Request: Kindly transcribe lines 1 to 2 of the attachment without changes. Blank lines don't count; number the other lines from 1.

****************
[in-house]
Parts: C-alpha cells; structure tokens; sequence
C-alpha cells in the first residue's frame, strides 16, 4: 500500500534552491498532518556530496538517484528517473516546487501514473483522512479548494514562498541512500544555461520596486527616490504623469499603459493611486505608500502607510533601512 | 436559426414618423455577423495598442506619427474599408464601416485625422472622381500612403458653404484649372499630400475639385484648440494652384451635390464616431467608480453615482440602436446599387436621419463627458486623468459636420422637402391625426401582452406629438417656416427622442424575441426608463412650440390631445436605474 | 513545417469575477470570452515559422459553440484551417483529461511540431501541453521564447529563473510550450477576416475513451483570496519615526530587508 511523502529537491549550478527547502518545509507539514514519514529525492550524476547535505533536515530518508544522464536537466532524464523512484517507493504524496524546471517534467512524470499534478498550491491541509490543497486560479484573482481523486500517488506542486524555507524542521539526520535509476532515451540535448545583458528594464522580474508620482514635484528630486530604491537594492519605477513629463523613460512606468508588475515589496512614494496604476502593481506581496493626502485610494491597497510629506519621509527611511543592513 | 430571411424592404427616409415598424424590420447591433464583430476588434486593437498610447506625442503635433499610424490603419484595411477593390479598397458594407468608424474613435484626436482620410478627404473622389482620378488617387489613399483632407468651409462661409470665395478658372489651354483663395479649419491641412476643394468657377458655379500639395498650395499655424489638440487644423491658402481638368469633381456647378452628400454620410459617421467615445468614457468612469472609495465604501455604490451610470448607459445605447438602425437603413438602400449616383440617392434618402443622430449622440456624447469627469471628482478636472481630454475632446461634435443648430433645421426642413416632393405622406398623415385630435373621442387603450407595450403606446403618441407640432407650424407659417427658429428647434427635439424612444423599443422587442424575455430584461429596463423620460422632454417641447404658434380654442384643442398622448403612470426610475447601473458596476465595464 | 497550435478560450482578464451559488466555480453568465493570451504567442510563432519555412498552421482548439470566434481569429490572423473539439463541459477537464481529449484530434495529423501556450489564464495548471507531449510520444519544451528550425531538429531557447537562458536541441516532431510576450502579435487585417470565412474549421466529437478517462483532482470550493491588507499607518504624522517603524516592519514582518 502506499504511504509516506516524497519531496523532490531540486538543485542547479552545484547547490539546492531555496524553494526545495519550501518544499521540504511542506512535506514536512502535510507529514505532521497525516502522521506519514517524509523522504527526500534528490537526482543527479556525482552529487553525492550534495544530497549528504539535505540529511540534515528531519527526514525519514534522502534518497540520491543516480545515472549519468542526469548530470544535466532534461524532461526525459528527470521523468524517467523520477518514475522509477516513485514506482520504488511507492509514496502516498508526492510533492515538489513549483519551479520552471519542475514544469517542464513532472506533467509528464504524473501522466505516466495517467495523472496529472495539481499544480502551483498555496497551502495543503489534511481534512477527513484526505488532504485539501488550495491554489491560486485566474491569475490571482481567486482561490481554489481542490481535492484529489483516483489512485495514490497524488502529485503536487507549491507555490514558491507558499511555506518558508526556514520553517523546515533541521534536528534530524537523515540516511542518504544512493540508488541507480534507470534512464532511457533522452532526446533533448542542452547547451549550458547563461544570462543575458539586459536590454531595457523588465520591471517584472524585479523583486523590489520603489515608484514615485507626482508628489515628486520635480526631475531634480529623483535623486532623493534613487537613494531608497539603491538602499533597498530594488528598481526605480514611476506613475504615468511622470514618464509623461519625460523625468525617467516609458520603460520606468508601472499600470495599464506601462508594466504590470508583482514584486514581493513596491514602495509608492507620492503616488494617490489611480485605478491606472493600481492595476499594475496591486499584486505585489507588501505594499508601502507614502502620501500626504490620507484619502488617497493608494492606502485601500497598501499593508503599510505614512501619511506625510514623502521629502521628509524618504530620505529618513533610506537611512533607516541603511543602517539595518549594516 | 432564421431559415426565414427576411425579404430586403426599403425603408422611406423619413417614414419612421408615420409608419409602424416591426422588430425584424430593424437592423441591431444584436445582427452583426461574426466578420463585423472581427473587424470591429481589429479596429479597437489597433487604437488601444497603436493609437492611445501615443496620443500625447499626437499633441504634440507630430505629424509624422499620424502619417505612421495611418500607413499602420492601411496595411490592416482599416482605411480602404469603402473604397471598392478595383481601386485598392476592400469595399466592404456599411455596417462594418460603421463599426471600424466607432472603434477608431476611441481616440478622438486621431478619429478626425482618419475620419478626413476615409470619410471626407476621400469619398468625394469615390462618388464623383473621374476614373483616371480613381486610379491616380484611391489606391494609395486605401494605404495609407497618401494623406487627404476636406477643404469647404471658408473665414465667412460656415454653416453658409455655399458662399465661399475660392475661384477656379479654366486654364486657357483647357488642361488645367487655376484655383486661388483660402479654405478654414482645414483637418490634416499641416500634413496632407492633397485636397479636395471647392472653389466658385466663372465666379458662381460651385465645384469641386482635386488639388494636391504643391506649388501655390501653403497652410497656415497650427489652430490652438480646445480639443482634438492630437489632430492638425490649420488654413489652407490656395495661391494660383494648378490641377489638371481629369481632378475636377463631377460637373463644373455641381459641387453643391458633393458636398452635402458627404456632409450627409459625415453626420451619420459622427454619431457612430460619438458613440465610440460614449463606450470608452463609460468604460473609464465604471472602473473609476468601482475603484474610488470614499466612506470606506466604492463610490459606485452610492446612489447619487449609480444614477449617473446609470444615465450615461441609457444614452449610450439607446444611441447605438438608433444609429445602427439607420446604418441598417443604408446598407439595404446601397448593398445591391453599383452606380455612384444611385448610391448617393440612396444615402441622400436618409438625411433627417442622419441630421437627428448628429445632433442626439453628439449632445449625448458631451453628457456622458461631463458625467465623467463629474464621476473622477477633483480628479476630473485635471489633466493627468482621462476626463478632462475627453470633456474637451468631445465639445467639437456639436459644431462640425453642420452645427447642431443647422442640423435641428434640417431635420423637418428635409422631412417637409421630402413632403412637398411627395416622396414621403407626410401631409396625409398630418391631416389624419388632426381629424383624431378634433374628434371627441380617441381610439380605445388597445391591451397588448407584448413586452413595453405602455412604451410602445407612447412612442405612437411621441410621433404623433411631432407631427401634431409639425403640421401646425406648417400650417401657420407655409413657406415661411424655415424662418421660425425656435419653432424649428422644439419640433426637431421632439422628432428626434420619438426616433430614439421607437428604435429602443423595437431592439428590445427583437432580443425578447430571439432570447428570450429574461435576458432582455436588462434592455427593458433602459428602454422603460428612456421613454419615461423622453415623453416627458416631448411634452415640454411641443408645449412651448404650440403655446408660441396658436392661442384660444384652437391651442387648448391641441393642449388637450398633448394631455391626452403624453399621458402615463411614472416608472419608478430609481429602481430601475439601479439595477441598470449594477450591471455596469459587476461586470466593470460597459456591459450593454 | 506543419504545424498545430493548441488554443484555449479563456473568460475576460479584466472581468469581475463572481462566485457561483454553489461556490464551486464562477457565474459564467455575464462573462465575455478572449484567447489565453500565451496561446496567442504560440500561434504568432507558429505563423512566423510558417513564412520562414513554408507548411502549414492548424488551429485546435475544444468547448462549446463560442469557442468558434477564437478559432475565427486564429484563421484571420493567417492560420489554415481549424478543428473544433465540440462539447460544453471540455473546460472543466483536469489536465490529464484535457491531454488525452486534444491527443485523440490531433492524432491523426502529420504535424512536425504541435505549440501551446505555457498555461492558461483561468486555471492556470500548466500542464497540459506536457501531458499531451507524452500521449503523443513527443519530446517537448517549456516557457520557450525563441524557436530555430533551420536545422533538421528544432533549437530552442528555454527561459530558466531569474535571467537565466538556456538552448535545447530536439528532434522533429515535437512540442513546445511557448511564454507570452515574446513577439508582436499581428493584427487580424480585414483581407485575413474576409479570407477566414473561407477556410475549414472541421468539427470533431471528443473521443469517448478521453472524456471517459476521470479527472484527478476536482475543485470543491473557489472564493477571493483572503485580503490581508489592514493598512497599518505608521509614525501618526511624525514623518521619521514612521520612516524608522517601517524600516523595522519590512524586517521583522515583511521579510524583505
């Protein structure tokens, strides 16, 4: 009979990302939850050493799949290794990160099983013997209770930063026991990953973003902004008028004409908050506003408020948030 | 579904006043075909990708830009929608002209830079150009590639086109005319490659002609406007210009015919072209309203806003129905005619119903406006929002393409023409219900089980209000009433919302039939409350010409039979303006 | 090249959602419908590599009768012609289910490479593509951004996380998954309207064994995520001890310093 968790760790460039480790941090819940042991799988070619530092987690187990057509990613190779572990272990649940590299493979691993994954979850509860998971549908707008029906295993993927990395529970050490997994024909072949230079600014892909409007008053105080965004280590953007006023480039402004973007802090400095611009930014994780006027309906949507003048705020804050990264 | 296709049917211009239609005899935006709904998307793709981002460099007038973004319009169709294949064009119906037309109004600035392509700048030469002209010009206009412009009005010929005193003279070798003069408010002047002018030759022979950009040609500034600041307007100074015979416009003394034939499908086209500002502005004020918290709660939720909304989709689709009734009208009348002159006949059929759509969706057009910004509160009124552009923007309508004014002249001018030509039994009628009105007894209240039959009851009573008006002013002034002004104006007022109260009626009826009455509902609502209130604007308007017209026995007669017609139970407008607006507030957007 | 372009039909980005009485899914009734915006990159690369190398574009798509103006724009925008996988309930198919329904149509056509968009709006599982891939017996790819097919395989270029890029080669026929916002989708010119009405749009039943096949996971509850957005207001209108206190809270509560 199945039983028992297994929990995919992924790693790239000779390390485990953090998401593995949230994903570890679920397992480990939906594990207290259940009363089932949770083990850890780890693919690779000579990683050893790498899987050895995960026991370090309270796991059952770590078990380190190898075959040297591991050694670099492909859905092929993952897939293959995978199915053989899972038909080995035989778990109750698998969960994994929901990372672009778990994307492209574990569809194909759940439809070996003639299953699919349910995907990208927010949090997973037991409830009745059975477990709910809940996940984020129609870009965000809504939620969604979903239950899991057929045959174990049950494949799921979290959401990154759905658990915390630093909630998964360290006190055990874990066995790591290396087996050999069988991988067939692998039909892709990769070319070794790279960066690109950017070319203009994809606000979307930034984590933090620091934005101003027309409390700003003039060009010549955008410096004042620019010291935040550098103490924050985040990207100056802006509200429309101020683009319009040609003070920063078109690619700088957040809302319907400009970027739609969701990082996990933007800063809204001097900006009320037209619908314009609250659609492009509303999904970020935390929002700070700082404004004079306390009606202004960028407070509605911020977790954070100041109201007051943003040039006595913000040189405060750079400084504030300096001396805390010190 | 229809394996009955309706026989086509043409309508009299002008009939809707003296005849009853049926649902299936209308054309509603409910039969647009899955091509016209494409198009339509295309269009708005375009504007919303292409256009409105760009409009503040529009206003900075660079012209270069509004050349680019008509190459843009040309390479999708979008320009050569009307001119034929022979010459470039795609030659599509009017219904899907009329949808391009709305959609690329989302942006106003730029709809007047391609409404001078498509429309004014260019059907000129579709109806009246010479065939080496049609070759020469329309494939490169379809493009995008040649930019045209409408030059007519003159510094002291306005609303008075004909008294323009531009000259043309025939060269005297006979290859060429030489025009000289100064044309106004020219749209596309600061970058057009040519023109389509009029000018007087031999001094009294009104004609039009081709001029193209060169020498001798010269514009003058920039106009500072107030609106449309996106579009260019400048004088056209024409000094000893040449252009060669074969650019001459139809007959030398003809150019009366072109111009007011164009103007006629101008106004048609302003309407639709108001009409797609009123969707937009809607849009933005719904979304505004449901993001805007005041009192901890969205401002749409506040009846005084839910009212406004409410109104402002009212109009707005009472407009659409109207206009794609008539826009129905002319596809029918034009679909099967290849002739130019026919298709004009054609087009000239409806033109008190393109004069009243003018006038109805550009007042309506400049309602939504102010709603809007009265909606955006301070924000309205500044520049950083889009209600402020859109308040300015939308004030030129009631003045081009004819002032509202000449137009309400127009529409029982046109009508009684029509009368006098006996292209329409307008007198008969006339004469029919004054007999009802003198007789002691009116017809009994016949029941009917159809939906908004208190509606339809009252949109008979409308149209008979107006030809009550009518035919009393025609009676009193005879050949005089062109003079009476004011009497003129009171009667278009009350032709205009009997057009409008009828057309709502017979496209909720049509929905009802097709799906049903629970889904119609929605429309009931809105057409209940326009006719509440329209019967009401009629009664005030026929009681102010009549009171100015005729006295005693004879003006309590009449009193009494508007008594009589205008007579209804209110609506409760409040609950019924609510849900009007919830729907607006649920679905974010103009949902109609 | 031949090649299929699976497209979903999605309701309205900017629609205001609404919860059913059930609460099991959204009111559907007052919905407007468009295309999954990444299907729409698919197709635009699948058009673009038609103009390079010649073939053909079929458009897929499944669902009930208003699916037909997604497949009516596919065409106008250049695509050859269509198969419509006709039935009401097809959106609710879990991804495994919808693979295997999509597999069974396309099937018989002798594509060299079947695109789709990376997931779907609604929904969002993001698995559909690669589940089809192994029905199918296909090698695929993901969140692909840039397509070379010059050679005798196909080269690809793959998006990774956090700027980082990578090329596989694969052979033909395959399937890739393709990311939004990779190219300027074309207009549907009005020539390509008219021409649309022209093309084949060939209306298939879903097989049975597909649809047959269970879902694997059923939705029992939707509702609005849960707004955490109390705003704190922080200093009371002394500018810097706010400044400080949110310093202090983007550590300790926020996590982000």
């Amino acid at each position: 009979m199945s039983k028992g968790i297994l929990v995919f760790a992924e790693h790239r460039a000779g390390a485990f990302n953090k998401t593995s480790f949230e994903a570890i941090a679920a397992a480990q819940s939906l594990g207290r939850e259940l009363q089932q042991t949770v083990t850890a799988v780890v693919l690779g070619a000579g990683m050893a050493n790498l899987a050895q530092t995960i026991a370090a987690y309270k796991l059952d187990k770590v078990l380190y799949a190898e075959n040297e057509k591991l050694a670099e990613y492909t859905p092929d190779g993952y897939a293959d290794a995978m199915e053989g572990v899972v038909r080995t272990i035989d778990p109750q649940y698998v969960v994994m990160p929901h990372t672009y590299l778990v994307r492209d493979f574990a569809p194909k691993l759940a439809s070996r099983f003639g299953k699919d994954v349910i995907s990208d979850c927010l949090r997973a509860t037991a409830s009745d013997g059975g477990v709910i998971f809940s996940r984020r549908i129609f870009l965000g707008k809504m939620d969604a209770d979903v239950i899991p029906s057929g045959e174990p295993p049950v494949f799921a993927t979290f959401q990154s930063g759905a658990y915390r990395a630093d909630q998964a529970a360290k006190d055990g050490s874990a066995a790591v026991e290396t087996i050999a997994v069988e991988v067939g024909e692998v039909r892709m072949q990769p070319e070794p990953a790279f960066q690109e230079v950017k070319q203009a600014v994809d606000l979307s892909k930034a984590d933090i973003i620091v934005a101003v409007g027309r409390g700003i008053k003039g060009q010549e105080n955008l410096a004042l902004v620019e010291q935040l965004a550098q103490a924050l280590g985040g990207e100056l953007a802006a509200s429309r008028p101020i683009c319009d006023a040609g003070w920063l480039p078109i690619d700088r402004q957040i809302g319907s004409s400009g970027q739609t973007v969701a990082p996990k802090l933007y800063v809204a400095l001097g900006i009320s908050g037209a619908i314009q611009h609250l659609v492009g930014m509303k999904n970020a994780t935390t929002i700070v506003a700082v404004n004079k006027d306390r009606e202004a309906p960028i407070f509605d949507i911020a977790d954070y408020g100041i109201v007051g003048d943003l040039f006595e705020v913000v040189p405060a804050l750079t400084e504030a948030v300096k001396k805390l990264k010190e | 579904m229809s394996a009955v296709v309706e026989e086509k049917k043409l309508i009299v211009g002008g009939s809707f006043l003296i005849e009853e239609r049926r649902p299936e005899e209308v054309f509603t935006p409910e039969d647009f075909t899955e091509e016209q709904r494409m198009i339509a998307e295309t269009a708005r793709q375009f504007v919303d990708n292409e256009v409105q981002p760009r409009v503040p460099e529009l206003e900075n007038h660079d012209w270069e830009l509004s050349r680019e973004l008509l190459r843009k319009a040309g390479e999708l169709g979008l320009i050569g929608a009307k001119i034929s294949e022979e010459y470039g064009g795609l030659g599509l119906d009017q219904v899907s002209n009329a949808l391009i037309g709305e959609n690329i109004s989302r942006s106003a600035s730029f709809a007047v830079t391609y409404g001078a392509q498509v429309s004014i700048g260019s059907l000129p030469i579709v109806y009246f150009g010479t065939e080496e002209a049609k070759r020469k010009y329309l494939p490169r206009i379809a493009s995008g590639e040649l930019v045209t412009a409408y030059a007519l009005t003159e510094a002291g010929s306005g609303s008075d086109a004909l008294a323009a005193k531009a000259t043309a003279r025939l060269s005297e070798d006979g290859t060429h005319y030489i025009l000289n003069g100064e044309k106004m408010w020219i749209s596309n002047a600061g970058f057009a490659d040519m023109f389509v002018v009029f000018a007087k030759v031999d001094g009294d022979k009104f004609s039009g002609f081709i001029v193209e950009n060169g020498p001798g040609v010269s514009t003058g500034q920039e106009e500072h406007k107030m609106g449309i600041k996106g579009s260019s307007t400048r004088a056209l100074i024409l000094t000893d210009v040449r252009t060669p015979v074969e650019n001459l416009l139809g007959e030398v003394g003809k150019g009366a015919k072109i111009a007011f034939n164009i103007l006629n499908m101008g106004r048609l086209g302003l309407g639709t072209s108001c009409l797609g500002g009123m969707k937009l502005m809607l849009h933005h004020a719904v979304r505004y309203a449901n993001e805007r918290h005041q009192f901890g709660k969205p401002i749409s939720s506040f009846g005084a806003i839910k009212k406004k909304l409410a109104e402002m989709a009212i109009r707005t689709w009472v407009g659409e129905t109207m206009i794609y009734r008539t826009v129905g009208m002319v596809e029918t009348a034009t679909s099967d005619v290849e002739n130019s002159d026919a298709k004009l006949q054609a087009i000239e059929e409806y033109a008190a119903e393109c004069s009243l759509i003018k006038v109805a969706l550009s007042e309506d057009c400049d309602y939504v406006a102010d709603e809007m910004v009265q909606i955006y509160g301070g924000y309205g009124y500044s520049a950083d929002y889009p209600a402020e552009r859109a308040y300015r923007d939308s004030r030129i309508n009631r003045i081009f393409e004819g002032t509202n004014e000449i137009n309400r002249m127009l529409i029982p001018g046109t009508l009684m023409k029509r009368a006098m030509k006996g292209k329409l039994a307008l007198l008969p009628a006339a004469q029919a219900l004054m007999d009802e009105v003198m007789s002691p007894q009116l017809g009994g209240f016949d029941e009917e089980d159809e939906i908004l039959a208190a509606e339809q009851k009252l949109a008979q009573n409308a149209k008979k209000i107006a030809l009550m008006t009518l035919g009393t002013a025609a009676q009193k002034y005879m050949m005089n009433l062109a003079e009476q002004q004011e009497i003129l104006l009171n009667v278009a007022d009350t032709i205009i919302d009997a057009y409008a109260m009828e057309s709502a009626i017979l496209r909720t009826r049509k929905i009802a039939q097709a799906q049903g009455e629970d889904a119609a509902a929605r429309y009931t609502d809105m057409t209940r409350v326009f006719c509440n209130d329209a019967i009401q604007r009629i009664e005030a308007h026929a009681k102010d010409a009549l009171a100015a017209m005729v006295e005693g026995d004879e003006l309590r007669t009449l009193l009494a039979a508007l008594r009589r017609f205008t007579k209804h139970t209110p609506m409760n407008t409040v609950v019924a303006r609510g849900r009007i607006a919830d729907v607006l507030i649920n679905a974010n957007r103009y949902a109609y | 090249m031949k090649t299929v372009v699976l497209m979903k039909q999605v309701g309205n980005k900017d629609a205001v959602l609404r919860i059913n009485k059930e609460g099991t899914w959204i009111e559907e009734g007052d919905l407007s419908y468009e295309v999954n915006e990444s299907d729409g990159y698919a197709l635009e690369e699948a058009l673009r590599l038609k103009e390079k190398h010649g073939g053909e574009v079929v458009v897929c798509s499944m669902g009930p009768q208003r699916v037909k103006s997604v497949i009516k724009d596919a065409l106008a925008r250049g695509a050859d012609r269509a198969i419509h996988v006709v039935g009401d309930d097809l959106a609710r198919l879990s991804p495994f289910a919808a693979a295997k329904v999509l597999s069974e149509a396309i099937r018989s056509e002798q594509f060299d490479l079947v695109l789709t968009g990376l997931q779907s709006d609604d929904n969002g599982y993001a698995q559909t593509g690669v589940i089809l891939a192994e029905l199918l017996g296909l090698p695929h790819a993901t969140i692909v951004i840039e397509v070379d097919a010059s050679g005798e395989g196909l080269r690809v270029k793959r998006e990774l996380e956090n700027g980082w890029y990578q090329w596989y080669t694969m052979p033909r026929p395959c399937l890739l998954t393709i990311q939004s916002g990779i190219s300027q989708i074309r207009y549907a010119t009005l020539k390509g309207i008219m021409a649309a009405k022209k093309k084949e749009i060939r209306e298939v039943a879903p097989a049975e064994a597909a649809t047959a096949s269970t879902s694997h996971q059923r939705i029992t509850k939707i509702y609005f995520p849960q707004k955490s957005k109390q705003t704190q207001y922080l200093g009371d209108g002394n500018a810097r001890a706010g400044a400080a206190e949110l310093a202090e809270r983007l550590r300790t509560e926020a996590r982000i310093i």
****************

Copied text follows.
[in-house]
Parts: C-alpha cells; structure tokens; sequence